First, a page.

They don’t. People are like, “Dana, how are you doing all this?” And I’m struggling. My kids see that running a global NGO and running a national consulting firm is tiring. It’s hard. It’s not sustainable. I let my kids know that. I think it’s important to let kids know its not Stepford Wives/Donna Reed/Everything is Perfect. No. My hair is always a mess. I suck at cooking. The kids know that men cook because my husband does all the cooking. We’ve had to level set and equate it to “Anybody can cook” because you don’t want it to go too one way or the other. They assume that men cook because children know what they see. It’s wild to see how they’re watching all of this.
It’s normal for them because it’s normal for you.
This has been interesting. I’m trying to coordinate playdates for my 5 year-old. Recently, he had a playdate. The father says to me, “Hey, when my son comes over, you don’t have bras and maxi pads laying around everywhere do you?” Some days we do and some days we don’t. Right now, I have 6100 bras in my basement and 40,000 menstrual products that need to be donated.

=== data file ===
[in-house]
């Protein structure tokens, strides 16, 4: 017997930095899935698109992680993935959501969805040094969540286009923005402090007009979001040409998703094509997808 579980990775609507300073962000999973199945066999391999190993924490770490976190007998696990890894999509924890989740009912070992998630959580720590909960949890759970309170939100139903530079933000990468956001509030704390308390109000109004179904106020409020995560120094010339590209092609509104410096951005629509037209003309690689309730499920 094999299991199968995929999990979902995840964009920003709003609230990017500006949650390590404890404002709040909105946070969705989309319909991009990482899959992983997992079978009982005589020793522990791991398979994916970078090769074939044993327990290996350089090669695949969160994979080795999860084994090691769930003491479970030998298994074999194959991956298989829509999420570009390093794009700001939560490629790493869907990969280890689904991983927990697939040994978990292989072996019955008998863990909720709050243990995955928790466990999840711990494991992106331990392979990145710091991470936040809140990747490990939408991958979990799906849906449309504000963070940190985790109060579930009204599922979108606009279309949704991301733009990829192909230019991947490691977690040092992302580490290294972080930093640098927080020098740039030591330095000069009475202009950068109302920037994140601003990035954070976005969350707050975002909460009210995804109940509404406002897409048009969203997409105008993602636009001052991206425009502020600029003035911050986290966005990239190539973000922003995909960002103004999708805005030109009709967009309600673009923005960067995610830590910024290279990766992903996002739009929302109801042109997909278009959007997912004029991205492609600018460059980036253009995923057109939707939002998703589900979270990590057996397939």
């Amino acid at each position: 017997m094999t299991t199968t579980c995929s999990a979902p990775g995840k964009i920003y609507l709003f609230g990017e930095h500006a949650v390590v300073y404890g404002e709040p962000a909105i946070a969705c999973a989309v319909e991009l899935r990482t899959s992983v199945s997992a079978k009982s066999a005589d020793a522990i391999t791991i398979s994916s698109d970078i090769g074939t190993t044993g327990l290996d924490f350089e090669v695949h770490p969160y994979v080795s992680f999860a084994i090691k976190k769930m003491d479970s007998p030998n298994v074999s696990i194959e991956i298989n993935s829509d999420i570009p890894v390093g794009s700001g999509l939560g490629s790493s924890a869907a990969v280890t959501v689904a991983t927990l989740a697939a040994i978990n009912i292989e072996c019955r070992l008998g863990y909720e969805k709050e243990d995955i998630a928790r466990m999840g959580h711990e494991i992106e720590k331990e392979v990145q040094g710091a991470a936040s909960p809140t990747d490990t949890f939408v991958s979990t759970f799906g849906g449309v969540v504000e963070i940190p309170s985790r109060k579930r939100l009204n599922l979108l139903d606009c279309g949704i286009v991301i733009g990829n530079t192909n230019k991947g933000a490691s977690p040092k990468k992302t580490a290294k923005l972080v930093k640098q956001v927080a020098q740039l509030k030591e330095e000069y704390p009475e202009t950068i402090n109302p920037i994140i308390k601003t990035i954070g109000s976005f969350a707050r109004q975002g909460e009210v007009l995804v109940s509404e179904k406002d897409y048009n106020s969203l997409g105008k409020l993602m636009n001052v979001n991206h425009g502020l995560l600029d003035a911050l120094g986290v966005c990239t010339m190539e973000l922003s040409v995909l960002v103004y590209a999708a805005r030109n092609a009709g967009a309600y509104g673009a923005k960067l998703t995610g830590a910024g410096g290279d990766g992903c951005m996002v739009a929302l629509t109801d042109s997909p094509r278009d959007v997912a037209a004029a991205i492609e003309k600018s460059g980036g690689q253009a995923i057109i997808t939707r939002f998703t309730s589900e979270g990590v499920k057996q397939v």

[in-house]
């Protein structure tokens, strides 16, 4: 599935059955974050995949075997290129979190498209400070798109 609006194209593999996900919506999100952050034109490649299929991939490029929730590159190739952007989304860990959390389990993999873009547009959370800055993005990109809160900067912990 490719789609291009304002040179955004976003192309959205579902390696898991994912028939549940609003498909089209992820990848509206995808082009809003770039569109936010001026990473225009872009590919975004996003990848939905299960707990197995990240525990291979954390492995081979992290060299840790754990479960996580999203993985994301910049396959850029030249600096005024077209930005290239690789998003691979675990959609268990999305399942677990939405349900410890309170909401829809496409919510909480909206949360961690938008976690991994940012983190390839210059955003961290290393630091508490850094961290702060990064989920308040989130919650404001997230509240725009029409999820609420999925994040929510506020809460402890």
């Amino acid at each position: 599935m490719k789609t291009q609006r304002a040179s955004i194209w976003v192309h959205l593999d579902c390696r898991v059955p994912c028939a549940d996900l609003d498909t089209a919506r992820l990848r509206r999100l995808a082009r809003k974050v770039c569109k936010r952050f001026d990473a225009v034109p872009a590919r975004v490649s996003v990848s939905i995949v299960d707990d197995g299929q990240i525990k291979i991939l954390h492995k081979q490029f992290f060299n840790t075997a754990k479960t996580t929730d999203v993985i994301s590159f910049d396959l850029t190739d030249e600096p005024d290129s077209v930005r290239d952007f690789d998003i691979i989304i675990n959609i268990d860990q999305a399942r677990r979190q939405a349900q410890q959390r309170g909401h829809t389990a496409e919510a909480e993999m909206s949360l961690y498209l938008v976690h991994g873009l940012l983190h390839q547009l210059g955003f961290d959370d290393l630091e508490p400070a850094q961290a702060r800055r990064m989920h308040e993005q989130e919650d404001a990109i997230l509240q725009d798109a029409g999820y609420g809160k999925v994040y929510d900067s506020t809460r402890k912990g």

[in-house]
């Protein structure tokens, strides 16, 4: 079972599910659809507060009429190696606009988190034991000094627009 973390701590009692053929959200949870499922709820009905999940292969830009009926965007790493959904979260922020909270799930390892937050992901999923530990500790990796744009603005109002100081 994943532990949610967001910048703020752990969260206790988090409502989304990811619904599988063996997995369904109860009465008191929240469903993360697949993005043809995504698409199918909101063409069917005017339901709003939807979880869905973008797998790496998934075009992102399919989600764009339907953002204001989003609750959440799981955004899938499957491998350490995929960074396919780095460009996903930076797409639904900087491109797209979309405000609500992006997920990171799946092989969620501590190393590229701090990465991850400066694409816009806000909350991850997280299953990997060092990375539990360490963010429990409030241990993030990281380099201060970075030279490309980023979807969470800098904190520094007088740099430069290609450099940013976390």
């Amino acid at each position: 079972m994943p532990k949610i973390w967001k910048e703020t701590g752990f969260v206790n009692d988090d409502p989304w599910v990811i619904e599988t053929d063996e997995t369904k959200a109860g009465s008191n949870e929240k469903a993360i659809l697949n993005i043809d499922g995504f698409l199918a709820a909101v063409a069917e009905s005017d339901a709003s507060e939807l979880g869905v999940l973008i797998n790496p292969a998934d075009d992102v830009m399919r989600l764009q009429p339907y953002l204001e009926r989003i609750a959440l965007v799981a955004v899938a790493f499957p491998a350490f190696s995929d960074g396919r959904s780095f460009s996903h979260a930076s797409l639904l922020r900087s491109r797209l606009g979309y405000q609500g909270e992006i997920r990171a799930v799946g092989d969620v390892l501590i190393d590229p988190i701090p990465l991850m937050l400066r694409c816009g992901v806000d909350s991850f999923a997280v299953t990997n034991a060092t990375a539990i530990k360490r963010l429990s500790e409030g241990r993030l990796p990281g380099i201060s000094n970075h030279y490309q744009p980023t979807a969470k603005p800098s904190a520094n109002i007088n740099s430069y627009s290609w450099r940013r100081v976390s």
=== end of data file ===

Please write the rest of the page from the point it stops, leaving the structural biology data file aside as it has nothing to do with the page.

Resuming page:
Right, because you are actually helping women in need.
I didn’t know my life was going to take this interesting path. For 20 years, I’ve been in disability advocacy and IT consulting on the technology side of things. This is a very cool unique curve ball that I’m happy to be part of. I don’t have a background in social work, I don’t have a background in women’s studies, I don’t have professional experience dealing in the arena of poverty. Again we’re talking about making websites compliant for people who are blind can read them, right so that’s very different than how are we helping developing nations like women in Islamabad get maxi pads.
How has feminism evolved for you over your lifetime?